Turquoise has a rich history in the American southwest. Native Americans have been using this gemstone to create magnificent jewelry and ornamental pieces for the past several thousand years. It was called “Chal-cui-hui-tal”, meaning “the highest and most valued thing in the world”. The Zuni, Hopi, Pueblo and Navajo Indians made magnificent necklaces, ear pendants and rings. The blue in turquoise symbolized the Heavens, and green symbolized the Earth. The stones were used by medicine men to work charms. The Navajo believed that turquoise pieces, thrown into a river while offering a prayer to the rain god, would bring much needed rain. Apache lore held that a turquoise attached to a bow or gun would ensure accurate aim.

There are many superstitions associated with the turquoise. In the Third century, it was believed to protect its owner from falling off a horse. A change in color revealed the infidelity of a wife. Twelfth century Arabian writings said “The turquoise shines when the air is pure and becomes pale when it is dim.” They also believed that its color changed with the weather. Persians said that the reflection of the new moon on a turquoise stone brought good luck, and guarded against evil. It was said to have a healing effect on the eye-merely looking at it strengthened the eye, while placing it on an inflamed eye brought a cure. A 15th century philosopher attributed its change of color to its ability to attract poisons. It was a barometer of its user’s health, turning pale in illness and losing color in death, yet regaining its original beauty in the hands of a new and healthy owner.”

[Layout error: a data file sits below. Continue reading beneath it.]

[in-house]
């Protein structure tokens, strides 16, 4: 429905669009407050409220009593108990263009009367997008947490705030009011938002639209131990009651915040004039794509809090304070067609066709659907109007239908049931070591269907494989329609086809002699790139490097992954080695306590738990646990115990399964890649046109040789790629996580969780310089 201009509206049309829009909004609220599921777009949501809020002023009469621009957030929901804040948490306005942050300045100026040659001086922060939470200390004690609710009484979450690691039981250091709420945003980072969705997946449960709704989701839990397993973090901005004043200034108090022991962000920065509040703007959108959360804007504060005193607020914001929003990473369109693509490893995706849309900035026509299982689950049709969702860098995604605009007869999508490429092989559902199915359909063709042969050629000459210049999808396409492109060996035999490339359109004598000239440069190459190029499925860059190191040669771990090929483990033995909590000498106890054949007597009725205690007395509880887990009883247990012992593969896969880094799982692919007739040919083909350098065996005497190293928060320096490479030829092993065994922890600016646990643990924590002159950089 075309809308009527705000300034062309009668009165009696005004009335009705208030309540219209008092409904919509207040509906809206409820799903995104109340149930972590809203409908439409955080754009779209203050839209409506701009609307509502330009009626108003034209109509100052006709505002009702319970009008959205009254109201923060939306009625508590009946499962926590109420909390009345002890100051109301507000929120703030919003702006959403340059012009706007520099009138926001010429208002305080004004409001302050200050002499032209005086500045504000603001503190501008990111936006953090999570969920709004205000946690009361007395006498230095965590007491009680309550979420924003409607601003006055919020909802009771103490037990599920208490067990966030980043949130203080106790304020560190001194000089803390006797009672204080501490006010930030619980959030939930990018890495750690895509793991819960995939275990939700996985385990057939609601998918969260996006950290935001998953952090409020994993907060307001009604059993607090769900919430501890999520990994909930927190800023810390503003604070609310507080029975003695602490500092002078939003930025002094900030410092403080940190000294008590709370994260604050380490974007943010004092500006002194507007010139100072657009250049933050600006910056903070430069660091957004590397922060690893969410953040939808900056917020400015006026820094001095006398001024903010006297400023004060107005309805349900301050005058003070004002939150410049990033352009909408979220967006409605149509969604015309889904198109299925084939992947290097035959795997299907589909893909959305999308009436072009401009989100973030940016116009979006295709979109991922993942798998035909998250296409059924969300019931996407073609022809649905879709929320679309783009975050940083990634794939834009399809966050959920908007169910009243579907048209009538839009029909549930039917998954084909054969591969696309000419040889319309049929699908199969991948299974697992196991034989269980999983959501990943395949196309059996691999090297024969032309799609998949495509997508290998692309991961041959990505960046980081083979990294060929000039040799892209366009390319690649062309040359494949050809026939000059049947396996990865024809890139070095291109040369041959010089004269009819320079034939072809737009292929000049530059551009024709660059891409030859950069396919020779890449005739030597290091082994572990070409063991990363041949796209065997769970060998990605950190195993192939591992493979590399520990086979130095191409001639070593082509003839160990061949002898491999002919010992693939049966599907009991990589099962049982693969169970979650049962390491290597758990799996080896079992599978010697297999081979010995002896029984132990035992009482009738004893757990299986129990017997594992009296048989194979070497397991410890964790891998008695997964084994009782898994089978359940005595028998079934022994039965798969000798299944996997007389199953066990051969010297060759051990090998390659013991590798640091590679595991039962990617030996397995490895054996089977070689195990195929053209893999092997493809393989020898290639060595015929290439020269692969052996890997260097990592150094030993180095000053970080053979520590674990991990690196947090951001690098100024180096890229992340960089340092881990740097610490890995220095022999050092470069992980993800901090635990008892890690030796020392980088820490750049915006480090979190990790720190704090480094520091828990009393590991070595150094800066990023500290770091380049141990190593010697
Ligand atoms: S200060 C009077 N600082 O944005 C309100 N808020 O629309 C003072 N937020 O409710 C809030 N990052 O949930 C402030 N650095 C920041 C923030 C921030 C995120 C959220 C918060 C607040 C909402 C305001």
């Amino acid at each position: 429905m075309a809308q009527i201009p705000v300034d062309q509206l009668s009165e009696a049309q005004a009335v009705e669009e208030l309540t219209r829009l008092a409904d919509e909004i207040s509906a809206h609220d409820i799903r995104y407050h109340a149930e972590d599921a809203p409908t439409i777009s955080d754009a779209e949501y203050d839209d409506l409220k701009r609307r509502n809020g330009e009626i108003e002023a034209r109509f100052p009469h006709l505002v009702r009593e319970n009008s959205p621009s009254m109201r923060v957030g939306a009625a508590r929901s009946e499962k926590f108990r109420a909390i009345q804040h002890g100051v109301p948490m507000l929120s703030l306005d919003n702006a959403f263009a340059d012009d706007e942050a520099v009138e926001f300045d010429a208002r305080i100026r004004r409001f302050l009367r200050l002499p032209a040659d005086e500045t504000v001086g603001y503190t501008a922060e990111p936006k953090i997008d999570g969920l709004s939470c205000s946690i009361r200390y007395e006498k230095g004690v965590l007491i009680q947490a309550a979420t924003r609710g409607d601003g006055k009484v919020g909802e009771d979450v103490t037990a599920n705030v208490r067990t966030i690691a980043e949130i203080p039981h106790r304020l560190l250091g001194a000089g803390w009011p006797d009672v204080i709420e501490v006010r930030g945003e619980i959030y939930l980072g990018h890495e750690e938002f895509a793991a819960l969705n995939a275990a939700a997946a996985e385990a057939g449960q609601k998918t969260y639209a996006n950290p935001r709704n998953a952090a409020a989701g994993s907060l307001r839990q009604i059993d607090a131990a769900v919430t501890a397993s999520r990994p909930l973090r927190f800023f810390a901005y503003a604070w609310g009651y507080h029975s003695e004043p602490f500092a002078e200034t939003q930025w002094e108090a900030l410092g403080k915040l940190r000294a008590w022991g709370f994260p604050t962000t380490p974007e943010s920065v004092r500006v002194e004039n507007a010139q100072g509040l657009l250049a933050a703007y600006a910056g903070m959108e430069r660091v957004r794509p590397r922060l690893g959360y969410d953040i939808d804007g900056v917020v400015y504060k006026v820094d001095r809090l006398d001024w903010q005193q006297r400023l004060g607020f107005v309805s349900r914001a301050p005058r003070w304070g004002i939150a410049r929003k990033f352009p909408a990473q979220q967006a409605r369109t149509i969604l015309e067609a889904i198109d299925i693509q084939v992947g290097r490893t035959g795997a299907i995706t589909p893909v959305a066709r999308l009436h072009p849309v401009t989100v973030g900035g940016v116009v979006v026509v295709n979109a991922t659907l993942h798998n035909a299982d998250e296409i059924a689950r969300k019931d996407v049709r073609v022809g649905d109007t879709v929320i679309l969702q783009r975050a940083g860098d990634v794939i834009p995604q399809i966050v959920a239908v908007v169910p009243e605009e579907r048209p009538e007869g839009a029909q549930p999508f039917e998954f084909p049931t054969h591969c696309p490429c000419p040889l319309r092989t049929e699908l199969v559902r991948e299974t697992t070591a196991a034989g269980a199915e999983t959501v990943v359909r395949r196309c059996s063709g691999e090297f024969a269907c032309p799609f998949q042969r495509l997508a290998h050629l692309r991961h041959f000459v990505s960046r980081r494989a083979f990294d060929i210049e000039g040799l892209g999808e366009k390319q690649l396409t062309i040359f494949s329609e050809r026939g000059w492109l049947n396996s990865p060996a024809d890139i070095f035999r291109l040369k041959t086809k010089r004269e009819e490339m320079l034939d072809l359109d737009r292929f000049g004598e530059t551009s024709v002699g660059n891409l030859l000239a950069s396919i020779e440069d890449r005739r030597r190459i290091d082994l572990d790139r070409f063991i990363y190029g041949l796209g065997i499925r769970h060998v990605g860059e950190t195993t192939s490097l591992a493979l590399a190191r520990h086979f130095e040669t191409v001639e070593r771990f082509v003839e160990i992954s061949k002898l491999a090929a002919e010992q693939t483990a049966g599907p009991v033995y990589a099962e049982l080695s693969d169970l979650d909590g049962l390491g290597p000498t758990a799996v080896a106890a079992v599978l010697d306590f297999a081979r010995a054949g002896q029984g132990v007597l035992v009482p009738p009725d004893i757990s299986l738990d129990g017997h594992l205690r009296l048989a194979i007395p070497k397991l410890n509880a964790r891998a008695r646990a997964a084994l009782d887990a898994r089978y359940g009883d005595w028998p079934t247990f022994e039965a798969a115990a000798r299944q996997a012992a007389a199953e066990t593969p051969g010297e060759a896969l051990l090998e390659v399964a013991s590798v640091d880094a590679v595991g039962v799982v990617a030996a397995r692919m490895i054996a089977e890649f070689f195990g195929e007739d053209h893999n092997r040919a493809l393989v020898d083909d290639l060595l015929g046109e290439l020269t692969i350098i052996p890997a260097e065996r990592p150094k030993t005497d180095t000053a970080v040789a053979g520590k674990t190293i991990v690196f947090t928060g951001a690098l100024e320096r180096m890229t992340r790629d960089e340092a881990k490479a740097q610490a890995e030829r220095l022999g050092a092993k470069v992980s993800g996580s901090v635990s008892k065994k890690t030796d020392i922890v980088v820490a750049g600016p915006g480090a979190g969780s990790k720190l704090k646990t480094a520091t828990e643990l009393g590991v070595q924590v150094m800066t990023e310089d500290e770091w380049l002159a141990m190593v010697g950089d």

(as quoted from EarthSky.org with turquoise nugget photo from Gemstone-Guide.com)


Zircon …

zircon“Derived from the Arabic words zar and gun, meaning gold and color, zircon is found in a wide range of colors such as: blue, yellow, orange, brown, green, colorless, and red (the most prized color). For many years colorless zircon was used to imitate diamonds.  Folk wisdom grants zircon the power to relieve pain, whet the appetite, protect travelers from disease and injury, to ensure a warm welcome, and to prevent nightmares guaranteeing a deep, tranquil sleep.  Major sources of zircon are the Chanthaburi area of Thailand, the Palin area of Cambodia, and the southern part of Vietnam.”

(as quoted from the AmericanGemSociety.org with photo from Minerals.net)


Tanzanite …

tanzanite“Discovered in the late 1960s in Tanzania, and found exclusively in this tiny area of the world, tanzaniteexhibits a rich violet-blue color for which the gemstone is treasured; often it is heat-treated to achieve this color.  Colors range from blue to purple, and tanzanites that are medium dark in tone, vivid in saturation, and slightly violet blue command premium prices.  As tanzanite can be less expensive than sapphire, it often was purchased as an alternative.  However, it has increased in popularity and now is valued more for its own beauty and brilliance than as a sapphire substitute.”

(as quoted from the AmericanGemSociety.org with photo from Minerals.net)